Might Omicron be a Good Thing or a Bad Thing?

Some reports predict that the faster-spreading variant will create more risk for humans, especially since it seems to evade the defenses from vaccinations to some degree. Others are reminding us that most pandemics end with a very virulent but less threatening variant that out-competes all of the more deadly variants. This is how the Spanish Flu ended. Hopefully the latter possibility is true, but time will tell. There are already reports from South Africa that hospitalizations (or at least severe ones requiring oxygen) are significantly down under omicron than they were during a similar period of the delta outbreak there.

Latest Data – Before the Wave from Omicron Hits

Here’s the latest data by state. I’ll include some recent state data tables later in the post for comparison’s sake. Note that the case rates have peaked up a bit in cold states over last week’s data. Perhaps this is the effect of Omicron or perhaps it’s just due to cold weather. Some states (like Arizona) have fallen down the list in the last two weeks.

State Data Table, sorted by case rate. 12/16/21

Arizona County Comparisons

Here’s a view on the death rates and case rates across the top Arizona counties by population since about June of 2020. I found it pretty interesting for comparison’s sake. I see a couple of interesting things here:

  1. Pima County, Maricopa County, and Pinal County all show nearly identical rates throughout the pandemic. Why is this interesting? Pima County — at least to my eye — has taken much more stringent public health measures than the other two counties from day one. Pinal County in particular seems to have gone out of its way to take as few public health measures as possible. But their rates and numbers are very similar (although Pinal County has fewer deaths per 1000 persons than Pima or Maricopa). What does this mean? No one knows for sure, but there is a strong indicator here that the measures we humans think will keep a virus at bay may not be very effective in the real world (vs. the lab).
  2. Yuma County had the steepest surge during the summer of 2020, but the case and death rates have been very flat ever since. This could be due to a higher vaccination rate on this border county or might even be due to natural immunity. I have no idea.
Case Rates across top AZ Counties by Population – 12/17/21
Death Rates across top AZ counties by population – 12/17/21

Older State Data Tables for Comparison

Perhaps the below will be interesting to data nerds now or in the future.

State Data Table from 12/8/21

State Data Table – 12/8/21

State Data Table from 11/30/21

State Data Table – 11/30/21

State Data Table from 11/20/21

State Data Table – 11/20/21

Delta Surge Update – Demographics Focus 8/13/21

Hospitalization (Arizona)

One question that hasn’t been well addressed in the media (all political bents) is whether the COVID Delta surge was driving hospitalization and who, indeed, was being hospitalized. My thinking is that this is our prime metric of the danger of a COVID surge these days. Here’s a chart showing the Arizona hospitalization numbers by demographic. It’s a bit messy for a couple of reasons: 1) Arizona keeps “catching up” on hospitalization numbers by dumping large count backlogs into a single day. I suspect this is a hard metric to keep up with due to all the hospital systems in the state and their state of enthusiasm (?) about reporting data… 2) I stopped capturing the daily snapshot from AZDHS’ web site sometime in May when the data got really boring and moved to weekly (or so). This means my trends aren’t as granular as before, but they’re still accurate.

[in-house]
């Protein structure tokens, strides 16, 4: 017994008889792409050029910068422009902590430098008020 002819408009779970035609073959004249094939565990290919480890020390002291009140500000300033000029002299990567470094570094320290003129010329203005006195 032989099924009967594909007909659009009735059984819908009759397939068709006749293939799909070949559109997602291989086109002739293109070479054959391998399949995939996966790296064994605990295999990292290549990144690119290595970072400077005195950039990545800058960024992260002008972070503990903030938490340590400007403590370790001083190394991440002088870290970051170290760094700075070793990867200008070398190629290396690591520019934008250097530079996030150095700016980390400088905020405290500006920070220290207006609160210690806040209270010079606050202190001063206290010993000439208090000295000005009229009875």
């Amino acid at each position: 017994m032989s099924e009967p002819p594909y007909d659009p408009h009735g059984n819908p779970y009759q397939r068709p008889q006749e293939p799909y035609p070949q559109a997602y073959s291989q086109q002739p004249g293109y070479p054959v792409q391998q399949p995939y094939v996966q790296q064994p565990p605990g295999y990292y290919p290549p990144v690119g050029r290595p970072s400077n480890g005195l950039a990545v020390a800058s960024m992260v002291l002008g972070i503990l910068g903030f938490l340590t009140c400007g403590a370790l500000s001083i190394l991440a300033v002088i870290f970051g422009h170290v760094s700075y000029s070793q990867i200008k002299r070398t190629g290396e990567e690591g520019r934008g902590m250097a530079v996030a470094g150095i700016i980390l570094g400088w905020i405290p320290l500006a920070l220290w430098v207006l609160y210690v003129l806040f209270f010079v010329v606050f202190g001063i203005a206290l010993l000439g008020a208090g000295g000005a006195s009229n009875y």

Arizona Hospitalization (beds used) Data by Age – AZDHS data, collected by T.N. – 8/13/21

What do we see above? Note that at the left of the chart, the hospitalization by age is fairly random and driven by low numbers and statistics. However, if you can ignore the glitch in the middle, the trend is pretty clear towards the right (the Delta Surge). Hospitalization numbers are clearly trending up (but are still not significantly higher than in May. What does this trend reveal? Surprisingly, the over65 age group is still getting hospitalized at much higher rates than their percentage of the population would indicate. No way to know if these are vaccinated people or not. That’s a big gap in the data. They’re matched in numbers by the much-larger 20-44 age group and followed closely by the 45-54 and 55-64 groups. The under 20 age group remains the least hospitalized. This seems to go against some of the news reports that are indicating that the Delta variant is having more severe outcomes in the youngest cases. That doesn’t seem to be the case right now in Arizona at least.

Below I’m showing the hospitalization numbers for all age demographics. As you can see, the Delta surge (furthest right) has not been surging in the hospitals the same way the earlier two surges did. Keep your eye on this chart as things move forward.

AZ Hospitalization since 4/20 (

Cases – Pima County

In my county (Pima) the Delta surge has resulted in proportionately less cases than in the much-larger Maricopa County. My suspicion is that this is due to the notably higher vaccination rates in Pima County. But again, the big question is which demographics are getting infected during the current surge?

Pima County Cases by Age Demographic – 8/13/21